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Tuesday, 12 November 2013 15:33

Alberta unveils sweeping new tobacco restrictions

by Keith Gerein, November 7, 2013

Albertans could soon be banned from smoking in cars carrying children, stopped from using water pipes in public, and will lose access to flavoured tobacco products under new restrictions proposed Monday by the provincial government.

The rules are largely designed to keep tobacco and its harmful effects away from minors, Health Minister Fred Horne said.

“We have to take a stand on things that are root cause contributors to chronic disease in our society, many of which can be attributed to smoking,” Horne told a news conference at Harry Ainlay High School.

He said Albertan smokers typically start around age 14, and end up costing the province an estimated $1.8 billion a year in health expenses.

Enforcement of the ban on smoking in vehicles when children are present will be complaint-based, and would usually result in a ticket of $250 — though the province will have the power to levy fines of up to $5,000 for multiple violations. Legislation containing a similar ban was passed, but never proclaimed, more than a year ago.

Les Hagen, director of the anti-tobacco advocacy group Action on Smoking and Health, praised the long-awaited package of new restrictions, which he believes will make the province a leader in North America.

“This is a huge step forward for public health in Alberta and will prevent thousands of young Albertans from taking up tobacco use,” Hagen said.

The changes will be accomplished in two bills.

Bill 206, a private member’s bill supported by Calgary MLA Christine Cusanelli, has already been under debate in the legislature. Horne said Thursday the government has decided to back the bill, which includes provisions for banning the sale of tobacco with a “characterizing flavour,” such as candy-scented cigars and cigarillos and fruity spit tobacco.

However, the government has not yet committed to banning menthol cigarettes — an issue that Hagen believes has been the centrepiece of tobacco industry lobbying of MLAs.

“Menthol has to be part of a flavoured tobacco ban,” he said. “It’s the worst flavouring of all. It has a medicinal impact, soothes the throat, opens the airways, and it assists with nicotine absorption into the bloodstream.”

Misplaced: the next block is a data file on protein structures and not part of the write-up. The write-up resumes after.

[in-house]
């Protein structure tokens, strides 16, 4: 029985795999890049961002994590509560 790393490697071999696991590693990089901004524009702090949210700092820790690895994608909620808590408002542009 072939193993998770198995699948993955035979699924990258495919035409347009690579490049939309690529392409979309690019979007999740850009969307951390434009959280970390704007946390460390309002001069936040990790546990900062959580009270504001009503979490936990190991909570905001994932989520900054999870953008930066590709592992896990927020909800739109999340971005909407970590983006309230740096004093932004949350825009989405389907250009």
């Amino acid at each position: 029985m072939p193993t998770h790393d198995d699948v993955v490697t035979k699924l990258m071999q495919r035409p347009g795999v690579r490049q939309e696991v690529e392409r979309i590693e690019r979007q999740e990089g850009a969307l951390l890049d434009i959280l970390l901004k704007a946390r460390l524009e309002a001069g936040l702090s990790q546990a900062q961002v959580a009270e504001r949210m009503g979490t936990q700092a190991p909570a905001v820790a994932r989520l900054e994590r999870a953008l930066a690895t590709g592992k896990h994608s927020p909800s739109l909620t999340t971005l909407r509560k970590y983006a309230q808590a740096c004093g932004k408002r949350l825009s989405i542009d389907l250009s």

Cusanelli said decisions on which specific products to ban will come later.

While agreeing on the need to protect youth, Wildrose MLA Shayne Saskiw said the government is taking a heavy-handed approach. He said responsible adults should be allowed to buy what they want, rhetorically asking fellow MLAs if the province should also ban flavoured alcohol or brightly coloured firearms because they might appeal to kids.

A recent study found that close to 30,000 Alberta teens use some form of flavoured tobacco.

The second piece of legislation, Bill 33, bans the use of “tobacco-like products” such as water pipes in bars, restaurants or other public places where smoking is already prohibited.

Horne said establishments will be given 12 to 18 months to transition to the new rules.

However, Riad and Ghada Ghazal worry the new legislation will force them to close Co Co Di, their Mediterranean restaurant on Jasper Avenue and 114th Street.

Traditionally, shisha smokers have used water pipes, or hookahs, to smoke flavoured tobacco, but since tobacco smoking is banned in restaurants, Canadian proprietors instead sell a fruit-flavoured herbal mix.

“Shisha is 80 per cent, if not more, of our sales,” Ghada Ghazal said. “People come here to smoke shisha, socialize and eat.”

Riad Ghazal said smoking shisha is a tradition in Lebanon, where the couple is from.

The Ghazals are part of Safe Shisha, a group of restaurant owners who want to see the shisha industry regulated, including minimum standards for ventilation and a special licence for shisha establishments.

“I think the government took a bit of a wrong turn,” said Don Martin, a lobbyist for the group.

He estimated 70 establishments across the province will close and at least 400 unskilled jobs will be lost.

Alberta’s chief medical officer of health, Dr. James Talbot, said recent research has found the products in water pipes often contain cancer-causing chemicals, and may pose a threat to the health of anyone who comes into contact with the smoke.

Bill 33 will also prevent some tobacco products from being sold in small quantities or singles, which makes them more affordable for youth.

In addition, it creates a provincial ban on sales of tobacco to minors. Horne said federal law already prevents this, but “is not as enforced as rigorously as we would like.

“This kind of strengthens our ability to deal with retailers and to tailor our own enforcement mechanisms rather than rely on federal legislation.”

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